Transportation in most of Africa is rudimentary. Most people walk to markets, schools, and health facilities, often carrying needed items on their heads or shoulders. However, bicycles and animal-drawn carts are increasingly available in rural communities. The use of motorized vehicles is mostly limited to cities and intercity traffic by buses and trucks. Throughout the continent, smallholder farmers are unlikely to afford motor vehicles. Bus and train travel is within the means of most people and they are used especially for long-distance travel.
The quality and connectivity of African roads and railroads remain poor: Most roads are made of dirt or gravel, and good quality all-weather roads are limited. Colonial rulers laid railroad tracks to connect ports to export-producing areas in the interior, and these networks have been largely unexpanded since independence. Few roads and tracks cross international boundaries in Africa. The poor condition and disjointedness of the road and rail networks have hindered African economic development. South Africa, with higher-quality roads and a greater degree of road and rail connectivity, is a notable exception.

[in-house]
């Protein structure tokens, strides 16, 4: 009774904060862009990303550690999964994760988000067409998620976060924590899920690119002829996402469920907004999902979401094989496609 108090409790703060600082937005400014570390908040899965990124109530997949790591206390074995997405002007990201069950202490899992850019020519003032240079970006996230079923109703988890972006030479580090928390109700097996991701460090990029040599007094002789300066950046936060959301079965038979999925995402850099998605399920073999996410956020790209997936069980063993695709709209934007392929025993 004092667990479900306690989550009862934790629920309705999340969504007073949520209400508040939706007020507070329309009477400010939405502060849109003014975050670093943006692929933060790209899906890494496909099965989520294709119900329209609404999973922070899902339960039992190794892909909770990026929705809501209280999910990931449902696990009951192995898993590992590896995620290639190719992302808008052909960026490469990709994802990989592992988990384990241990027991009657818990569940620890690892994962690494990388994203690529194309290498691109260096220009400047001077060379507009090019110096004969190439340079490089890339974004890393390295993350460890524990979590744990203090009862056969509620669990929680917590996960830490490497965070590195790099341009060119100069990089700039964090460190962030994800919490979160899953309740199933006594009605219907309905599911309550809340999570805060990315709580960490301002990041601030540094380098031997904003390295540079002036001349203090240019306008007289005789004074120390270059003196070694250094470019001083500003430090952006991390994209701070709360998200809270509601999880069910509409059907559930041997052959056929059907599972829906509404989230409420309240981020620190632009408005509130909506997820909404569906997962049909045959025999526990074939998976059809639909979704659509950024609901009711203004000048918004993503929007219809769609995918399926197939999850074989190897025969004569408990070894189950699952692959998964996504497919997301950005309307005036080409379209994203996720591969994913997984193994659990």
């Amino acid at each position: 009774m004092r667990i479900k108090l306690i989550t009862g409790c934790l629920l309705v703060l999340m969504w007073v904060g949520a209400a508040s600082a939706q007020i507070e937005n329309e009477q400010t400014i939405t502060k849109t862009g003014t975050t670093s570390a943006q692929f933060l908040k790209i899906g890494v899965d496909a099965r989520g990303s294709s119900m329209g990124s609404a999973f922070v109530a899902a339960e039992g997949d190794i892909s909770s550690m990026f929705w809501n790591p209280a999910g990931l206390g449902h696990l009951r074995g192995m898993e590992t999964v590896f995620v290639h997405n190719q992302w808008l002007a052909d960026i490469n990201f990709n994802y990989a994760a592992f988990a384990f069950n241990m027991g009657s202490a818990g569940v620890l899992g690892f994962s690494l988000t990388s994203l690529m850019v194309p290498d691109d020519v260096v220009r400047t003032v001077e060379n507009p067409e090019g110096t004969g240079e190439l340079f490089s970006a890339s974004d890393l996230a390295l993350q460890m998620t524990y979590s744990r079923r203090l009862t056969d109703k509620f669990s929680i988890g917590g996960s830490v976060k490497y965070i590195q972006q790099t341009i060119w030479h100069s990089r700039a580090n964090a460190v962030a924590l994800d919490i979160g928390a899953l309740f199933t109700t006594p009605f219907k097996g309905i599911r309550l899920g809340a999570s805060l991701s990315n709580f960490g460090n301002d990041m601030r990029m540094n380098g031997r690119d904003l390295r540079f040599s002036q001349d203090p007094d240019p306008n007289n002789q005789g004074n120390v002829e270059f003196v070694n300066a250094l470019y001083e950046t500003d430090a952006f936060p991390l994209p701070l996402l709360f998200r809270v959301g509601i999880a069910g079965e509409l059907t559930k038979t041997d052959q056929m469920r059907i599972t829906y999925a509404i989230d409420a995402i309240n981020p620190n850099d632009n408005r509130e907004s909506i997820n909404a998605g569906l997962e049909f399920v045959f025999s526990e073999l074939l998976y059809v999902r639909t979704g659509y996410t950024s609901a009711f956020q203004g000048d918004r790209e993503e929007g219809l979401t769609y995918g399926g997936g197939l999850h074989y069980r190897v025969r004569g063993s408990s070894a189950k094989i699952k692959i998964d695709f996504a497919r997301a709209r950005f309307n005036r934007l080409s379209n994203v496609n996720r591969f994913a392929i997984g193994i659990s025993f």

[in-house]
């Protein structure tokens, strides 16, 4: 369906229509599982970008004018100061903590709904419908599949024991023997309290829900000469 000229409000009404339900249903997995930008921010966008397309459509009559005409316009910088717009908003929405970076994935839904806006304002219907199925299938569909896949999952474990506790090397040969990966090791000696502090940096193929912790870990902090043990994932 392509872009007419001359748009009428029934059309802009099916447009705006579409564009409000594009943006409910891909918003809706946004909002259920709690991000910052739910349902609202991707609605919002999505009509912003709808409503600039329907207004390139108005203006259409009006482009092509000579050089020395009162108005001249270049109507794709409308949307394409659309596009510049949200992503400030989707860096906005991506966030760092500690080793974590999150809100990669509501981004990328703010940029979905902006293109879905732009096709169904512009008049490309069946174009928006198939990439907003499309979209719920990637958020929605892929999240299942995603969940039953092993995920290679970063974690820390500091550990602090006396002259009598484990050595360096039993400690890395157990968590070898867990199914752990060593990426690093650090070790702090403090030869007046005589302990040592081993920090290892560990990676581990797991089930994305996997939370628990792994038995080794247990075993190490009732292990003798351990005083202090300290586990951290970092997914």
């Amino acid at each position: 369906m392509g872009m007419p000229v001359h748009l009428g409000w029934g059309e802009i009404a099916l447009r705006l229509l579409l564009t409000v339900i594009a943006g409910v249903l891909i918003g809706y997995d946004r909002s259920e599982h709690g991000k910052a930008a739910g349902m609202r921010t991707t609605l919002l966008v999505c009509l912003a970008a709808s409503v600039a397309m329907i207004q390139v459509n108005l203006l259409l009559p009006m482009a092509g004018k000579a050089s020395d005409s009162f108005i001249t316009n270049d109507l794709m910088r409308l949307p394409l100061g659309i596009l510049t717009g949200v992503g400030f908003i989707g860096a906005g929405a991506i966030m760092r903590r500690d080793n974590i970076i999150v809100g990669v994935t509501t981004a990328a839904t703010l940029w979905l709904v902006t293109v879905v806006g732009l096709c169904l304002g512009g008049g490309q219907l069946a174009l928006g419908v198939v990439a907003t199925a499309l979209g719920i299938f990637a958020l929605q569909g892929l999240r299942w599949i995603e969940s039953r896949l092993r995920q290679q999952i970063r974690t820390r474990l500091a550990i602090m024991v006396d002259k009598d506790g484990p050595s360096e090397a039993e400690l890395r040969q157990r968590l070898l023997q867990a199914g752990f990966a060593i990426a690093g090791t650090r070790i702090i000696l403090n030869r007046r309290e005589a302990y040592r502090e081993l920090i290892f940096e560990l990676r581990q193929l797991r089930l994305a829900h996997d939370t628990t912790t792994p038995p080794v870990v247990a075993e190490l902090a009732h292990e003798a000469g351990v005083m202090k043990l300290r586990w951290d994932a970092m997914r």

Many African countries operate national airlines. South Africa, Egypt, Ethiopia, Kenya, Nigeria, and Ghana have well-developed airline systems for domestic, international, and intercontinental flights and hence one of the best facilities for transportation in Africa.